An exploitable vulnerability exists in the HTTP client functionality of the Webroot BrightCloud SDK. The configuration of the HTTP client does not enforce a secure connection by default, resulting in a failure to validate TLS certificates. An attacker could impersonate a remote BrightCloud server to exploit this vulnerability.
Webroot BrightCloud SDK
8.1 - CVSS:3.0/AV:N/AC:H/PR:N/UI:N/S:U/C:H/I:H/A:H
CWE-295: Improper Certificate Validation
BrightCloud provides an API service that allows its clients to access websites’ classification and reputation data - their service can be queried to retrieve the category for the content of a specific URL and its reputation index. BrightCloud also provides an SDK to access their web services API that can be used, for example, by appliances that want to restrict access to non-malicious sites.
A binary using this SDK, called
webroot.so, was found to be inside the CUJO Smart Firewall — an internet-of-things device that monitors wireless internet in the user’s home — running version 7003, and is used to detect and deny access to potentially malicious websites. Specifically, in the device that we tested, CUJO accesses the BrightCloud API at the URL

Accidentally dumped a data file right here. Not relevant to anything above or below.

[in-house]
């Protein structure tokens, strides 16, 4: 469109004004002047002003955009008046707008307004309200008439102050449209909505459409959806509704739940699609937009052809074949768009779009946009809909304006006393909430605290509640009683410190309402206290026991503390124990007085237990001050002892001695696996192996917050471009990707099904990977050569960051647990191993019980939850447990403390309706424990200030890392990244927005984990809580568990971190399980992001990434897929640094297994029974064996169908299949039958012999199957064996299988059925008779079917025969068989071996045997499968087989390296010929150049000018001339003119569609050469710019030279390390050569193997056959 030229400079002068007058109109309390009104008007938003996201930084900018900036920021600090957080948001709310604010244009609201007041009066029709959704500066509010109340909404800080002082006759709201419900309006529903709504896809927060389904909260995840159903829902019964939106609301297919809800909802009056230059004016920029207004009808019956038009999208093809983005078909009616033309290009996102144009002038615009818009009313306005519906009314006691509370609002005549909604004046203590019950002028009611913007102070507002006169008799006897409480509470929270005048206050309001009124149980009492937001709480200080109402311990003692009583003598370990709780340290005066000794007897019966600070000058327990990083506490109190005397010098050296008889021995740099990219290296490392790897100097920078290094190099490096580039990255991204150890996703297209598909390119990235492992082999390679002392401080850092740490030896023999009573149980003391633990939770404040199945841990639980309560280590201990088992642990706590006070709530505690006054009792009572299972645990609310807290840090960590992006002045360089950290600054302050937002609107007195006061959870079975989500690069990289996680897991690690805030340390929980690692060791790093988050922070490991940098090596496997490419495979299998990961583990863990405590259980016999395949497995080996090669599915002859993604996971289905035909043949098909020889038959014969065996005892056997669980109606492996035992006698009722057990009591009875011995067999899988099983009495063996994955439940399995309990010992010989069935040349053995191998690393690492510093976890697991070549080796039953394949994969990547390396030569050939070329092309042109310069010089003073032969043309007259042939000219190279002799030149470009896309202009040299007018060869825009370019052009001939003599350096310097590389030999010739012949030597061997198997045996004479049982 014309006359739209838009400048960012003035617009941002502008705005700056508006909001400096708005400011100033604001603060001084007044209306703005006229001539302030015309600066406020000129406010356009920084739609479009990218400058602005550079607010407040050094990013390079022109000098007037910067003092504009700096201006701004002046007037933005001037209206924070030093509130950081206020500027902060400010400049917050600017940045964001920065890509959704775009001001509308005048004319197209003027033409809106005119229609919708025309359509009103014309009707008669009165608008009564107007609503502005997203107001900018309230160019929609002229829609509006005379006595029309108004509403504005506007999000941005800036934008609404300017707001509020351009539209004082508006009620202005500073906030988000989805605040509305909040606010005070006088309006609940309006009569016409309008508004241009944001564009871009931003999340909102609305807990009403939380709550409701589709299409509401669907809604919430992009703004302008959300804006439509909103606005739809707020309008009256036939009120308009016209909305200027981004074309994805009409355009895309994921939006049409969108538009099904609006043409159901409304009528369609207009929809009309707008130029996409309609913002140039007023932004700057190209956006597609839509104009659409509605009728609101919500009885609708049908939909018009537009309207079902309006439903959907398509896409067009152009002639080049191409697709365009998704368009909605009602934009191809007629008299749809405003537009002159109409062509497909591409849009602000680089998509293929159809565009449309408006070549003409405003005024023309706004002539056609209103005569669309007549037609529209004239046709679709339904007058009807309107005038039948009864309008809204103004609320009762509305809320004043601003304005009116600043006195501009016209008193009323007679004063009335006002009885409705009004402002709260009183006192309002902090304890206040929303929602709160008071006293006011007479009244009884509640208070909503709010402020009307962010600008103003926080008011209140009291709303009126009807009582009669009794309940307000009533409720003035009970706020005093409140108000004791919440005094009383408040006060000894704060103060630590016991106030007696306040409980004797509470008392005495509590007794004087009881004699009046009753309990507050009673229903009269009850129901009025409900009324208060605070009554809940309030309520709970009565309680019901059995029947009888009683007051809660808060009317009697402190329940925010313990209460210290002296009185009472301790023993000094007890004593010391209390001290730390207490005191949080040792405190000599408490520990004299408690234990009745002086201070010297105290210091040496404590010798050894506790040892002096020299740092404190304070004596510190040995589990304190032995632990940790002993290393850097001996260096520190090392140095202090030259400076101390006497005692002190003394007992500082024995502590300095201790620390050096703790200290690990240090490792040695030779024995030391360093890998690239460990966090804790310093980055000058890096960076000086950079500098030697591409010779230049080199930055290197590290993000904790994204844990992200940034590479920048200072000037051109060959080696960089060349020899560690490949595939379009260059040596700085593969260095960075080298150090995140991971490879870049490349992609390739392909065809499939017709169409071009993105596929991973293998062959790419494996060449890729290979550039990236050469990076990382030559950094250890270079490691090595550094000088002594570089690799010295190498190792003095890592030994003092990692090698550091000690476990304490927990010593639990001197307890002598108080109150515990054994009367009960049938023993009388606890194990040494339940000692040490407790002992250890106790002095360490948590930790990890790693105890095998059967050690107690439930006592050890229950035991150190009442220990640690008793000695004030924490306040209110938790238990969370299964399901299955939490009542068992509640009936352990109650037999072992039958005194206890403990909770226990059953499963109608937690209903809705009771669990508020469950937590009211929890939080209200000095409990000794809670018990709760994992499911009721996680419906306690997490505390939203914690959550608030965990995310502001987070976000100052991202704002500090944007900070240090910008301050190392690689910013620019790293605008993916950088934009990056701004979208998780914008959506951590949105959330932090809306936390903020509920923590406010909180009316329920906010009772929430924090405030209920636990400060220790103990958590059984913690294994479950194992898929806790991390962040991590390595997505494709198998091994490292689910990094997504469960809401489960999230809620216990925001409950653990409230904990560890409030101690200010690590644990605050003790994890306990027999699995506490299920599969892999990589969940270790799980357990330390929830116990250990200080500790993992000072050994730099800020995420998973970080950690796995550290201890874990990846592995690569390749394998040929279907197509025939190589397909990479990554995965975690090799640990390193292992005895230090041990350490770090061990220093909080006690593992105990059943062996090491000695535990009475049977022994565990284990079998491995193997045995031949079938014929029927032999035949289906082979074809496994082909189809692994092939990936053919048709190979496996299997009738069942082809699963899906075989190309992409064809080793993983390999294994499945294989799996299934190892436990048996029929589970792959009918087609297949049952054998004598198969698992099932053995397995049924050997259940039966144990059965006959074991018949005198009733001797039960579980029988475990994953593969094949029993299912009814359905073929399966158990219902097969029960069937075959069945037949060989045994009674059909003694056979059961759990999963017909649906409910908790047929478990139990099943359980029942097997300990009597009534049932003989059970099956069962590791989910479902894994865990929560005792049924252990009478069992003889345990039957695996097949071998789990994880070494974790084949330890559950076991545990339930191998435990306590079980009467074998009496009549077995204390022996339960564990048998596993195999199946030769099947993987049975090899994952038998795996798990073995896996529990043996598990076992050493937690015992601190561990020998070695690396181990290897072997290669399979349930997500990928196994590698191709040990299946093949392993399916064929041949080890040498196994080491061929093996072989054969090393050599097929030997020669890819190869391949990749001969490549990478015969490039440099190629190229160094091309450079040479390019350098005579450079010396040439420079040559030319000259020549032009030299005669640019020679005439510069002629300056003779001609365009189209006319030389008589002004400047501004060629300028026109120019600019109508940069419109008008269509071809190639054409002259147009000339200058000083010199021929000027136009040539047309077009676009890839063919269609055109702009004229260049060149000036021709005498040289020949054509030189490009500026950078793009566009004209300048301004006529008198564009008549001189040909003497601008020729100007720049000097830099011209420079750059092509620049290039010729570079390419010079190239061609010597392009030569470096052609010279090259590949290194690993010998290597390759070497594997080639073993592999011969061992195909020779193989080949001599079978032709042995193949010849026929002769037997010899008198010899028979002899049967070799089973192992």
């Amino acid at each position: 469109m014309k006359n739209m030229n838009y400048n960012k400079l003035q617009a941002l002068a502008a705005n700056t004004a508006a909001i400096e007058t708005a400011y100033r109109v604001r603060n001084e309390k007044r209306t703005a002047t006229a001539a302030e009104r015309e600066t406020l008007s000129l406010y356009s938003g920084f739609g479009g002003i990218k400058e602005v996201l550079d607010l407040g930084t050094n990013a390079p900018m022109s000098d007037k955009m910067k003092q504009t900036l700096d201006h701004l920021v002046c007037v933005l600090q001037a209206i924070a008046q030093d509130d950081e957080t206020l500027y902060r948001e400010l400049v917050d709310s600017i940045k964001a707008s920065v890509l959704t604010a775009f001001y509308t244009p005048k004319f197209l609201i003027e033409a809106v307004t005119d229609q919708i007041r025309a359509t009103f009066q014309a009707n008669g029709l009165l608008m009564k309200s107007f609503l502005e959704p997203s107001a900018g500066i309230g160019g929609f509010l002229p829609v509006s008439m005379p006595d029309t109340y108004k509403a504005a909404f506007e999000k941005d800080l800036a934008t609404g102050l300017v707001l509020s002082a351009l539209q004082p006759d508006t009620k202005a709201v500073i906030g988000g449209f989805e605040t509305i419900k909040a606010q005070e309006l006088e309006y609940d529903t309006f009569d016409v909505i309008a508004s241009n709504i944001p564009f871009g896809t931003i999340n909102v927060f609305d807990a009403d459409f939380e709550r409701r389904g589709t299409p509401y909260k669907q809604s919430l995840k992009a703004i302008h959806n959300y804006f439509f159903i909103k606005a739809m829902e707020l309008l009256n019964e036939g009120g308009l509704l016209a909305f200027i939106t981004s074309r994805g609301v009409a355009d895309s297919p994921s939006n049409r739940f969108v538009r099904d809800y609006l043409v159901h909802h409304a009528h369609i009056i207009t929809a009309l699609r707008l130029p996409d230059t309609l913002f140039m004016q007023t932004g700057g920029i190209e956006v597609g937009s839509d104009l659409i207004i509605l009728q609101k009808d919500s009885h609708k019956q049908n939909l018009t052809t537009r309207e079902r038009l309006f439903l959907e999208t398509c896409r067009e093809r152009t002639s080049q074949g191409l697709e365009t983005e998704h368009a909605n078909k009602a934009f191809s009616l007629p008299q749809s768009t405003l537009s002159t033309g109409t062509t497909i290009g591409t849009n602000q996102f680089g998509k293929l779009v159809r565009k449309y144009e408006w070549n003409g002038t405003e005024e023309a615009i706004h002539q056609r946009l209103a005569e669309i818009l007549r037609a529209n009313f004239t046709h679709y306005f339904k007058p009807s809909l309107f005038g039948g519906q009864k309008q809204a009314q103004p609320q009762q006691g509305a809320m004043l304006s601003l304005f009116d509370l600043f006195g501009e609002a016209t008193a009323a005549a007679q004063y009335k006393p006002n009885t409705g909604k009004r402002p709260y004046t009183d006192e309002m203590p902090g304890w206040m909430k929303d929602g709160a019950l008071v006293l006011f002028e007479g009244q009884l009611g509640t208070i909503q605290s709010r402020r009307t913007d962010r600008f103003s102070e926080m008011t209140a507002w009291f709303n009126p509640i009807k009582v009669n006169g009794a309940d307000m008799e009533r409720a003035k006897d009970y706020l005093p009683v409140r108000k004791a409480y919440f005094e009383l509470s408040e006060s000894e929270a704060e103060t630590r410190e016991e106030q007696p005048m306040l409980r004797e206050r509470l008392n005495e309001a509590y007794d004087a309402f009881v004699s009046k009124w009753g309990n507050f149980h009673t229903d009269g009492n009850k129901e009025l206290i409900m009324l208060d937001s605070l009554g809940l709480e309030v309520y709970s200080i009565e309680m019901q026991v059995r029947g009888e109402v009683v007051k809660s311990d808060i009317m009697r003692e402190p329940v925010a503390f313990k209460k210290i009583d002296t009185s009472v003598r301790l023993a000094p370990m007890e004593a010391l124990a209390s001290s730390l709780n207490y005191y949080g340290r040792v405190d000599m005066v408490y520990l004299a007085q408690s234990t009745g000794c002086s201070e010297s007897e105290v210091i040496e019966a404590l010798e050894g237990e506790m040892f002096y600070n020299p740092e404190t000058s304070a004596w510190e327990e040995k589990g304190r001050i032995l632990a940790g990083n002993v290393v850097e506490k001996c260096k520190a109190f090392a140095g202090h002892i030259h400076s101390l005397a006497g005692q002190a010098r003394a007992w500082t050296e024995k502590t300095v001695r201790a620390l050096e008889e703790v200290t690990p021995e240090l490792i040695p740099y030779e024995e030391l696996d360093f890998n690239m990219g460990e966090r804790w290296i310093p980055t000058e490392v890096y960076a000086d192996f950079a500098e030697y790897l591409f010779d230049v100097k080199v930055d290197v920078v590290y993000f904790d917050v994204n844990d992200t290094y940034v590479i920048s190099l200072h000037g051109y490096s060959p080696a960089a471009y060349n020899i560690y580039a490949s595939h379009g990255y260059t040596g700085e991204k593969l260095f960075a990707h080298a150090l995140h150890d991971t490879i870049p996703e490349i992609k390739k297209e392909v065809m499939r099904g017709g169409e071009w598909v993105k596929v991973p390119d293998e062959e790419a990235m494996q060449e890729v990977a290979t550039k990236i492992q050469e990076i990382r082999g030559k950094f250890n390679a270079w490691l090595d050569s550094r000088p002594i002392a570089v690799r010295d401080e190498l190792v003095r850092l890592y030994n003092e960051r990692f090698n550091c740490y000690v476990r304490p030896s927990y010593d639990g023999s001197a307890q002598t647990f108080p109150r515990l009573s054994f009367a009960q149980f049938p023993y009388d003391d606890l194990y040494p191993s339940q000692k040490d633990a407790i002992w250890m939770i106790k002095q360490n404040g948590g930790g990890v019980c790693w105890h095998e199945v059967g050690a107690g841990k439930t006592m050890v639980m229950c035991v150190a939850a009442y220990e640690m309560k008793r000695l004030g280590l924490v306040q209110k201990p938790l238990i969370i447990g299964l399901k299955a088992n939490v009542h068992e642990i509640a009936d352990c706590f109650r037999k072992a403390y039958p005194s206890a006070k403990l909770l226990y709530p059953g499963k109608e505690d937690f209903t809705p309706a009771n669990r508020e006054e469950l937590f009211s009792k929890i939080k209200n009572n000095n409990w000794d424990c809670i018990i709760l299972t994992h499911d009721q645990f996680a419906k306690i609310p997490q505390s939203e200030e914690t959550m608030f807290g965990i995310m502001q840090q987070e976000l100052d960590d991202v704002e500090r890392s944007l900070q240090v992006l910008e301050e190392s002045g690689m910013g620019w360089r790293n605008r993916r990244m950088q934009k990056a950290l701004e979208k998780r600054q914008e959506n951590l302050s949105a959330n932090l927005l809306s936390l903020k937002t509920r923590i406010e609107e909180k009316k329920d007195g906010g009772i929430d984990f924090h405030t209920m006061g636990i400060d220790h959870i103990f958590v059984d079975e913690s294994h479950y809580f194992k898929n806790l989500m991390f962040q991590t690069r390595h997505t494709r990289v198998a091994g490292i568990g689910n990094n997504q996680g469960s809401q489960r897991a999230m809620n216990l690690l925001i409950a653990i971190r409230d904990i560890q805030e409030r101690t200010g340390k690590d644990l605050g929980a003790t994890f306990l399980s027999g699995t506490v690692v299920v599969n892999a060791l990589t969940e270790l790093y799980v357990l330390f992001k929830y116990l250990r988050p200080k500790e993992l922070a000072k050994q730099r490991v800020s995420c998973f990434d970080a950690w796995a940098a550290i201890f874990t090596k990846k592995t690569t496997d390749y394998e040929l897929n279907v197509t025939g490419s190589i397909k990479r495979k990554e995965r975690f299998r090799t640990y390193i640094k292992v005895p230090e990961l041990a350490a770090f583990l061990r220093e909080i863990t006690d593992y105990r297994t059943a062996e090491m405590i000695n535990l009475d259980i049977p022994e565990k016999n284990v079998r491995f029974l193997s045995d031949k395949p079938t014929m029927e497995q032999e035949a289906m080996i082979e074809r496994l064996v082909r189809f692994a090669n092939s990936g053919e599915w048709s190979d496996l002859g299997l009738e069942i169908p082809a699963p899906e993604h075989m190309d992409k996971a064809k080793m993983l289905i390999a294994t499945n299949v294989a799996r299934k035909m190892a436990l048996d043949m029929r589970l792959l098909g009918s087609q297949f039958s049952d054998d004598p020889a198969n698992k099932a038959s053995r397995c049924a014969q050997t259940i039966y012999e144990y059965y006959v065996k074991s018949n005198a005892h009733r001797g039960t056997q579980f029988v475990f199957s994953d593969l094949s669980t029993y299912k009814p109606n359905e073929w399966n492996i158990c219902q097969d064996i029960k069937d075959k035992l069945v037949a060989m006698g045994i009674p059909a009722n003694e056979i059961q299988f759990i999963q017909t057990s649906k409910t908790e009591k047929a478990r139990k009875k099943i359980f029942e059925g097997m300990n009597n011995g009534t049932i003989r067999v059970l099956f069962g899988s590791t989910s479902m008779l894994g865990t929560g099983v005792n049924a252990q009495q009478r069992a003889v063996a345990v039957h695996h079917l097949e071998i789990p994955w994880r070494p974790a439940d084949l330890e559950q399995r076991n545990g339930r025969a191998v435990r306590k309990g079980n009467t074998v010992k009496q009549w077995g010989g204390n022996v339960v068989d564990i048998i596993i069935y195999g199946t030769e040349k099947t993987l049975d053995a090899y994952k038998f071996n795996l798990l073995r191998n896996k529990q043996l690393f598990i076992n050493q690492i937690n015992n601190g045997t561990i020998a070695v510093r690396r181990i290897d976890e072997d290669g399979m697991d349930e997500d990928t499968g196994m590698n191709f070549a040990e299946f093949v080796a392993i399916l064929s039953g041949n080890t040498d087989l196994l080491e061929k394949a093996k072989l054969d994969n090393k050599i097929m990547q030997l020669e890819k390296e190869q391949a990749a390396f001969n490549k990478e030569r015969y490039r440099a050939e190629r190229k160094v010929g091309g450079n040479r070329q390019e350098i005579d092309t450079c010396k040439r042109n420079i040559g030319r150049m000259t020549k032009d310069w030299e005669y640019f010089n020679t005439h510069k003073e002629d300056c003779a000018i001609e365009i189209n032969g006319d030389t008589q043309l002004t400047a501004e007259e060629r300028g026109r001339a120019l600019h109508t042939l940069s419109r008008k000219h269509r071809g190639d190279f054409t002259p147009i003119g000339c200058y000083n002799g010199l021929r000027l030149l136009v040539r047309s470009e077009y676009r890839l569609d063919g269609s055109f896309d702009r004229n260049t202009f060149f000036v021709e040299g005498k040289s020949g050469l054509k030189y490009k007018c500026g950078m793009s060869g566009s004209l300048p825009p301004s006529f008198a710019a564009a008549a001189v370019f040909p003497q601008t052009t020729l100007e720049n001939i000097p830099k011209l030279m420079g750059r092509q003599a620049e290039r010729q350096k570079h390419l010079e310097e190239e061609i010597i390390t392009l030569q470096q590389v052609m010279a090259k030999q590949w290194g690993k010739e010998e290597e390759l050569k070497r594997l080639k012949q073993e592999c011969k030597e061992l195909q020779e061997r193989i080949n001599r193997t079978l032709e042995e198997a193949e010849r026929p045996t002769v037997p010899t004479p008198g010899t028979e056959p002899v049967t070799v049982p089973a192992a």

bcap15.brightcloud.com over a plain
While the following analysis is written in the context of the CUJO Smart Firewall, this advisory does apply to the Webroot BrightCloud SDK itself.
bc_initialize function is called before performing any communication with remote BrightCloud servers, in order to configure the HTTP client.
The function expects a structure as parameter containing, among others:
Device: in our CUJO device, this field contains the string “NextGen_FW_1”
OemId: in our CUJO device, this field contains the string “Cujo”
UID: in our CUJO device, this field contains 32-bytes hex string
Server: in our CUJO device, this field contains the string “bcap15.brightcloud.com”
When specifying a
Server string without protocol, the SDK defaults to using the insecure HTTP protocol to establish the remote connection to the specified server.
An attacker can exploit this behavior by performing a man-in-the-middle attack that could lead to the theft of credentials, the altering BrightCloud queries transparently, or even the exploitation of vulnerabilities in the underlying SDK.
As an example of this last scenario, this vulnerability can be used together with TALOS-2018-0683 in order to achieve remote code execution inside an appliance that is using Webroot BrightCloud SDK, such as the CUJO Smart Firewall.
2018-10-10 - Vendor Disclosure
2018-10-17 - Vendor Patched
2018-12-17 - Public Release
Discovered by Claudio Bozzato of Cisco Talos.